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Historical photo show 100 years ago header

100 Years Ago

Black History
Civil War
Gold Rush
Law and Order

Life As a Slave

By 1860, the slave states controlled around 4 million slaves, almost one third of their entire population. They toiled laboriously in plantation fields, from sunrise to sunset, served as house servants, skilled craftsmen, worked in factories, constructed canals/railroads, and shortened their lives inhaling the residue and gasses of dangerous mines. The market value for each slave ranged from a few dollars to over 1,000 dollars.

Josiah Hensen, writing about his experience as a slave, recorded, "Our dress was of tow-cloth [coarse material made from flax]...a pair of coarse shoes once a year. We lodged in log huts...Wooden huts were an unknown luxury. In a single room were huddled, like cattle, ten or a dozen persons, men, women, and children...There were neither bedsteads nor furniture...Our beds were collections of straw and old rags...The wind whistled and the rain and snow blew in through the cracks, and the damp earth soaked in the moisture till the floor was miry as a pig-sty."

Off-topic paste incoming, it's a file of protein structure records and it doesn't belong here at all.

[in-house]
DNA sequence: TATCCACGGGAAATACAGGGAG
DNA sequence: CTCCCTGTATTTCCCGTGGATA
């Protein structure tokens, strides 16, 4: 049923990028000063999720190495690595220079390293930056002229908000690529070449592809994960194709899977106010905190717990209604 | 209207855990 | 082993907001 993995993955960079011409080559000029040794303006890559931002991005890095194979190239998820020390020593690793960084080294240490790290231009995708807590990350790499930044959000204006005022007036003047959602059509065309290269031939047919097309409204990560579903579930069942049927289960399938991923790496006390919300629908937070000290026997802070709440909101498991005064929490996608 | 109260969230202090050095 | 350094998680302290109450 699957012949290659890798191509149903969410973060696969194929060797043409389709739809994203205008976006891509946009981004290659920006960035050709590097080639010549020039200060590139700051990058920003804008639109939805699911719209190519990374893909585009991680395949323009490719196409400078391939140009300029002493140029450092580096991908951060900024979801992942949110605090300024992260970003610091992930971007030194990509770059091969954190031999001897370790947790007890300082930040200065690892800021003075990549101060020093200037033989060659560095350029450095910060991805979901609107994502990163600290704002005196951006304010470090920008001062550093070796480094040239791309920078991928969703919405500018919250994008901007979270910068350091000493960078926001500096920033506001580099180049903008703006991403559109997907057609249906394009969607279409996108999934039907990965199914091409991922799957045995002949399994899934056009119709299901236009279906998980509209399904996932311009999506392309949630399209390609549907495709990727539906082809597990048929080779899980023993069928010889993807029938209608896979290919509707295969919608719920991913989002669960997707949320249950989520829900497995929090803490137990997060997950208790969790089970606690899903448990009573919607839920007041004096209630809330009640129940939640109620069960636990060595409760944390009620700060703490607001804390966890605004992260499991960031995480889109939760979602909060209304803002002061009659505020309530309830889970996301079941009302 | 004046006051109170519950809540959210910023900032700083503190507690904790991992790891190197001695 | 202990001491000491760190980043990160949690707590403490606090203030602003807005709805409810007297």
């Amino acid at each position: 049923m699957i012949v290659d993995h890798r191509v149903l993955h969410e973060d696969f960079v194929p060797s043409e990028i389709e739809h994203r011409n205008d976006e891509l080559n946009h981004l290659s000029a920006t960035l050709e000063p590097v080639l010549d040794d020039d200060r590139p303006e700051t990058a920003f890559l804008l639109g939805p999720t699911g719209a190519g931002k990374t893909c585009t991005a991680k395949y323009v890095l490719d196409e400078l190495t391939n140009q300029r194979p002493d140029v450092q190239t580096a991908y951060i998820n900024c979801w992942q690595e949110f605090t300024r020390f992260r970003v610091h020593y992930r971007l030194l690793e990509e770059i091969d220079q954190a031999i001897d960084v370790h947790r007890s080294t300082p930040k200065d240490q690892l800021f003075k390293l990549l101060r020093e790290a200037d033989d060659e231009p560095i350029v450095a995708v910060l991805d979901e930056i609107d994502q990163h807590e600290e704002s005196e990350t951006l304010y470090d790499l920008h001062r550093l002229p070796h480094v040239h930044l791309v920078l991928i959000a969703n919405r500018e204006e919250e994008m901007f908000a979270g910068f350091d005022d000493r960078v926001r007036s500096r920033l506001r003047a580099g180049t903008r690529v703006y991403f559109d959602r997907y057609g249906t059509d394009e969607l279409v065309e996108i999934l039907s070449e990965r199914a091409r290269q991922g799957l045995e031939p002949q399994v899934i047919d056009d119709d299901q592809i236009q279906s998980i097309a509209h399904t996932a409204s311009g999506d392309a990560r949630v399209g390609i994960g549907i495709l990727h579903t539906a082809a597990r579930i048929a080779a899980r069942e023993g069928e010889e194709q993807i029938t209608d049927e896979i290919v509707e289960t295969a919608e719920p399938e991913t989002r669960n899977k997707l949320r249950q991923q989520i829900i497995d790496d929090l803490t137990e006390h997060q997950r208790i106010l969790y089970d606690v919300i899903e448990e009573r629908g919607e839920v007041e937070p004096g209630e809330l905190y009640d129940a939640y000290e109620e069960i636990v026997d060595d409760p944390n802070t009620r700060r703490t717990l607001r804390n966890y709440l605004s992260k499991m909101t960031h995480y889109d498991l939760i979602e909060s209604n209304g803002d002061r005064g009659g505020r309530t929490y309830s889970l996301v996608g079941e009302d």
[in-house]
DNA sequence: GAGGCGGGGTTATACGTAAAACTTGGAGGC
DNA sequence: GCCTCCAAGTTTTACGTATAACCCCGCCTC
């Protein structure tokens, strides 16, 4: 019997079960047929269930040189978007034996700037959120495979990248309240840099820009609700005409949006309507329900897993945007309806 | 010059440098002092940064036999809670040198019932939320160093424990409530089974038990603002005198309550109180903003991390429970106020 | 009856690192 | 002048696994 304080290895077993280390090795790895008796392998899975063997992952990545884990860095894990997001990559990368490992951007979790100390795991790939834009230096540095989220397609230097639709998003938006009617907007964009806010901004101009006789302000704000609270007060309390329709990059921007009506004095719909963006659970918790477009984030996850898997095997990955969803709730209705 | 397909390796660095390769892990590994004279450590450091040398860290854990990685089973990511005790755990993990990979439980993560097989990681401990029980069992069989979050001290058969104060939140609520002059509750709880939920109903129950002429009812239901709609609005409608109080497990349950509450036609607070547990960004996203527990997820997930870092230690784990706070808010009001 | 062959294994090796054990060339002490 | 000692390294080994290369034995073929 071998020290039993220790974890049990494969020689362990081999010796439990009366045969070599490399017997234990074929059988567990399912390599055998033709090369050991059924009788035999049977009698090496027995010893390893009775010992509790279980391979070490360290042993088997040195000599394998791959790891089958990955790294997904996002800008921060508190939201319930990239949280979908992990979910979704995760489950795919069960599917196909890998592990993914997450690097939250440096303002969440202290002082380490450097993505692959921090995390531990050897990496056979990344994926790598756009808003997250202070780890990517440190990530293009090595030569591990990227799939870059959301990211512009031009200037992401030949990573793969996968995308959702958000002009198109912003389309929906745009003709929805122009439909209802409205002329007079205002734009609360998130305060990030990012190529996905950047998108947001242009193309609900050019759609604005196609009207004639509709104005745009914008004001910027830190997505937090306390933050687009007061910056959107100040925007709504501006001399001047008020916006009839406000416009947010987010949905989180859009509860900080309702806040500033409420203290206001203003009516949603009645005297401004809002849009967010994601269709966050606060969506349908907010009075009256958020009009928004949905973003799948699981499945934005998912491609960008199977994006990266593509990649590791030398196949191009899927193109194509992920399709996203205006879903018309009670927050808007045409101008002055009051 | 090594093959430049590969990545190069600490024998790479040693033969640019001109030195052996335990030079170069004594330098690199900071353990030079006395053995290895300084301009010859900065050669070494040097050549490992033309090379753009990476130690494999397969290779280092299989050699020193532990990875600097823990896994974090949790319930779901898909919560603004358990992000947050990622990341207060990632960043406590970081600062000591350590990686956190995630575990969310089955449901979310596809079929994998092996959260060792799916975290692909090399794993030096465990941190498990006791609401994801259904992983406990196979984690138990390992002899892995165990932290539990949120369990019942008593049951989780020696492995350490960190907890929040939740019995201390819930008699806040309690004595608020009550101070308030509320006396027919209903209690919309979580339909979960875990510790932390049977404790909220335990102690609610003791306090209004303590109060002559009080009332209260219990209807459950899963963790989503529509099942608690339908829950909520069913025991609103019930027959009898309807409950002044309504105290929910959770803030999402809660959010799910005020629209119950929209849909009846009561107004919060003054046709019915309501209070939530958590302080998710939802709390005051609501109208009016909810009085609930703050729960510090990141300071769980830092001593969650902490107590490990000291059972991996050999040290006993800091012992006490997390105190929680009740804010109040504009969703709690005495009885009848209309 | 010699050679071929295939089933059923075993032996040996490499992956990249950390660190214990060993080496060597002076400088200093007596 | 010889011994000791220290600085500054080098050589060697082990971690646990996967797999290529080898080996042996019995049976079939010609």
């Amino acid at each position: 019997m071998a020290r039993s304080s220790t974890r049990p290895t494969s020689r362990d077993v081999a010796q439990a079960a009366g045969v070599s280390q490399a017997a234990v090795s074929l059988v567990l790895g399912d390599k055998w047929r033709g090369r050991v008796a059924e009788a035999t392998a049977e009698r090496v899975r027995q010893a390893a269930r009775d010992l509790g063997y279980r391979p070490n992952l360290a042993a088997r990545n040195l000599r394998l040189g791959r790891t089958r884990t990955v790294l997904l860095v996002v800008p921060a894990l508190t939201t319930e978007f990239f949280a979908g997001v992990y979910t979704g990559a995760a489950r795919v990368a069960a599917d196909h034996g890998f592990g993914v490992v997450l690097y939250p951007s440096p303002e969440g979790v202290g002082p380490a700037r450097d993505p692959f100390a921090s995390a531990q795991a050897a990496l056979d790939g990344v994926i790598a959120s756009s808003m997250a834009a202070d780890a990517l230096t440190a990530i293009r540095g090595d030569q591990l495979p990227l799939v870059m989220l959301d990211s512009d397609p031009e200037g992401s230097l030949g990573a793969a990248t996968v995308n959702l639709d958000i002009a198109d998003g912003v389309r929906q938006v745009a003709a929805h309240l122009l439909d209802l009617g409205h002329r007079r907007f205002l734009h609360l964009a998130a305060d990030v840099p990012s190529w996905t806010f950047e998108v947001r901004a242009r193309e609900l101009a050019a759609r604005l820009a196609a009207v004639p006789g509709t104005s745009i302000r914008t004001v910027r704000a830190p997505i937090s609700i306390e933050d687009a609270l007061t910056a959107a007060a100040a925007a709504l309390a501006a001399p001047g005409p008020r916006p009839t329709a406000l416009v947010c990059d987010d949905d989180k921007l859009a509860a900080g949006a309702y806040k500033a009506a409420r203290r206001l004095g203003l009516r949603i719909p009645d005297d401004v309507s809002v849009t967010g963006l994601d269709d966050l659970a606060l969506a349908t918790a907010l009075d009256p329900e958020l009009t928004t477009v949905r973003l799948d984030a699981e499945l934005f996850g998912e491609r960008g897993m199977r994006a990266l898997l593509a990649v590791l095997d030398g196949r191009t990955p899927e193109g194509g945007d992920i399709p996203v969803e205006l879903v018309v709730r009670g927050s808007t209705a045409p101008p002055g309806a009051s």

The rise of the South, with its strong agricultural base secured by the bondage of others, brought southern visions of independence from those in the North who would compromise the South’s honor and control its destiny. The fight for the continued use of slaves would soon begin.

'Black History' segment written in June, 1998 by David Lodge


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